2x 27"inchers, 2 laptops, mini mac, 3 x I-phones........not for everyone but suits us......
BUT when something better and cheaper comes along (thats as easy to use) as the Apple products, we'll jump ship.....
but that's never gonna be WINDOWS and if it were I wouldn't change back on principle......

as for every one saying they upgrade to new systems and the old ones wont work is all HYPE.....
they all do it.....Windows 10 wont work most of the old systems at all.....
u have to buy new or special feature to use ur old programs....and all I hear on one or two other forums that it's always causing probs.....
Sorry Stuart £600 wont get u into Apple even if u wanted....... good luck....
 

paulrbarnard

Established Member
Joined
5 Mar 2017
Messages
935
Reaction score
1,002
Location
Shepton Mallet, UK
As well as the RAM being today’s minimum of 8G the disk is also a little on the small side. It’s nice it’s SSD but a larger disk, even if it’s a rotating disk, might be a better option. There are hybrid disks now that are a reasonable compromise on speed and size.
 

Jameshow

Established Member
Joined
4 Oct 2020
Messages
2,855
Reaction score
1,600
Location
Bradford
I would go for a desktop over a computer in the back if the screen jobbie as the components are better ventilated and easy to replace if they die.

Cheers James
 

D_W

Established Member
Joined
24 Aug 2015
Messages
9,519
Reaction score
1,913
Location
PA, US
My brother in law used to work for IBM and he recommended Lenovo when I asked him much the same question.

His view, which seemed plausible to me, was that for most people almost any computer would have adequate processing power unless you have very specific needs - high end games, lots of video editing etc.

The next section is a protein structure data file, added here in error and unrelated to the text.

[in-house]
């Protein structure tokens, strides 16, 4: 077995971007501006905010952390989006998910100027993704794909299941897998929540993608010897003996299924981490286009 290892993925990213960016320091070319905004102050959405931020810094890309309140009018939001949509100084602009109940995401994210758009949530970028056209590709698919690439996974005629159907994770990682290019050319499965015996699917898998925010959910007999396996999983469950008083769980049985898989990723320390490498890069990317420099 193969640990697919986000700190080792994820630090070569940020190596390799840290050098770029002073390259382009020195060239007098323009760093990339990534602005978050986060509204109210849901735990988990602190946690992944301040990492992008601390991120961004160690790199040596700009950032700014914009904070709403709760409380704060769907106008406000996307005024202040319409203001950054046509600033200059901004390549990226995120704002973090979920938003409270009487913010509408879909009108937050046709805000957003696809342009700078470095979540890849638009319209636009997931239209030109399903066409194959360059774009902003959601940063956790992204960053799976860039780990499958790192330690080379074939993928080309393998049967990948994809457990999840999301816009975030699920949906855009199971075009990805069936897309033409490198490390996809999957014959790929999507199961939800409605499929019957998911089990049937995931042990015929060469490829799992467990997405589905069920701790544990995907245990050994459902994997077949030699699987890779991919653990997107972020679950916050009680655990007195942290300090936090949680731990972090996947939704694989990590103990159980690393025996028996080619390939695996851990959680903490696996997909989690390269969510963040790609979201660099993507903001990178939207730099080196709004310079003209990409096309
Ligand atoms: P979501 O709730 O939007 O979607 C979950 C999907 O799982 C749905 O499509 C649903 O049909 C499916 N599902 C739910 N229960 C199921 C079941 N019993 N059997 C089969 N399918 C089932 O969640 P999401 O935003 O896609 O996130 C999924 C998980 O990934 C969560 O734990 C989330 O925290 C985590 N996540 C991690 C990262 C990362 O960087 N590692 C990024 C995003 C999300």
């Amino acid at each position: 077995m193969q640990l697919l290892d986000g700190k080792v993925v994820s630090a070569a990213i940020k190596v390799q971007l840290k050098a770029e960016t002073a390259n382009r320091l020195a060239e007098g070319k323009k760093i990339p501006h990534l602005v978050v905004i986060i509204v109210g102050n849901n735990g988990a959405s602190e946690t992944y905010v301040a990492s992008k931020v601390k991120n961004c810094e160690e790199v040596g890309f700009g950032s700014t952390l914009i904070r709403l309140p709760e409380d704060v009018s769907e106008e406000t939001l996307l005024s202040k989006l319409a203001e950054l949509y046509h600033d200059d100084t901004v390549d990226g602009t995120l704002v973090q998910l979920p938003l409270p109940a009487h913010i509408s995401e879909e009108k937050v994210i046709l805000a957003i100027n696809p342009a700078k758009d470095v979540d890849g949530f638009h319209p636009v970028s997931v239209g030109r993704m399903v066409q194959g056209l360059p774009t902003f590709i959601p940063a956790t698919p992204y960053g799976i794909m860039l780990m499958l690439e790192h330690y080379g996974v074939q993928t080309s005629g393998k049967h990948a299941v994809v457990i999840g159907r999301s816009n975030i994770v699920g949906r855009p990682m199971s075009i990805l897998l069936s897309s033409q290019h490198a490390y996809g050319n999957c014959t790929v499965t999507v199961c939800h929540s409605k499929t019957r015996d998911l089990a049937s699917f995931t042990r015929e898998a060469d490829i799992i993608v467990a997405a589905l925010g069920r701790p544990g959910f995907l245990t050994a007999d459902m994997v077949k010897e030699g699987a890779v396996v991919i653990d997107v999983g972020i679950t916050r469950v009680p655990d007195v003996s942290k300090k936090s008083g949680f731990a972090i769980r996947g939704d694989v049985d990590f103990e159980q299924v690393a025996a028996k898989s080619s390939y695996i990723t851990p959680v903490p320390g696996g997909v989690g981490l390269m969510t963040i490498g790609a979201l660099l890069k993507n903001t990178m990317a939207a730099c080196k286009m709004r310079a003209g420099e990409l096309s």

Both the fairly low end laptop and desktop have worked flawlessly for the last three+ years.

Apple or lenovo and from time to time, Dell (i guess dell comes and goes in terms of what their attitude is) from a relative who takes care of IT for a large school district.

His view is that the more common stuff here in the states like acer and HP is generally junk that comes back to him to fix too often.

Coincidentally, we've had good luck with the HP stuff, but it does feel cheap and while it may last 6 or 7 years before it poops, I always end up with tape on the case holding things together, etc. We didn't have very good luck with a lenovo laptop, but that's just a matter of anecdotes that don't fit larger experience. Lenovo cost a lot more to get the same spec, though, and the refurb market isn't as strong as the consumer stuff in the US.
 

D_W

Established Member
Joined
24 Aug 2015
Messages
9,519
Reaction score
1,913
Location
PA, US
I would go for a desktop over a computer in the back if the screen jobbie as the components are better ventilated and easy to replace if they die.

Cheers James

Ditto that. With a budgeting habit of $600 each 6 years, going up $100 each time, SSD and large magnetic fit spec last time, with 16g ram. Current PC has gone three and doesn't strike as having a good chance of getting to 6, but it's endured more work at home and kids moving (dropping) it. refurb market in the US is strong, though (600 or 700 refurb is probably comparable to 1000 new, and refurb artists usually include more OEM licensed software - that seems a bit suspicious, too, but hasn't failed to register, etc).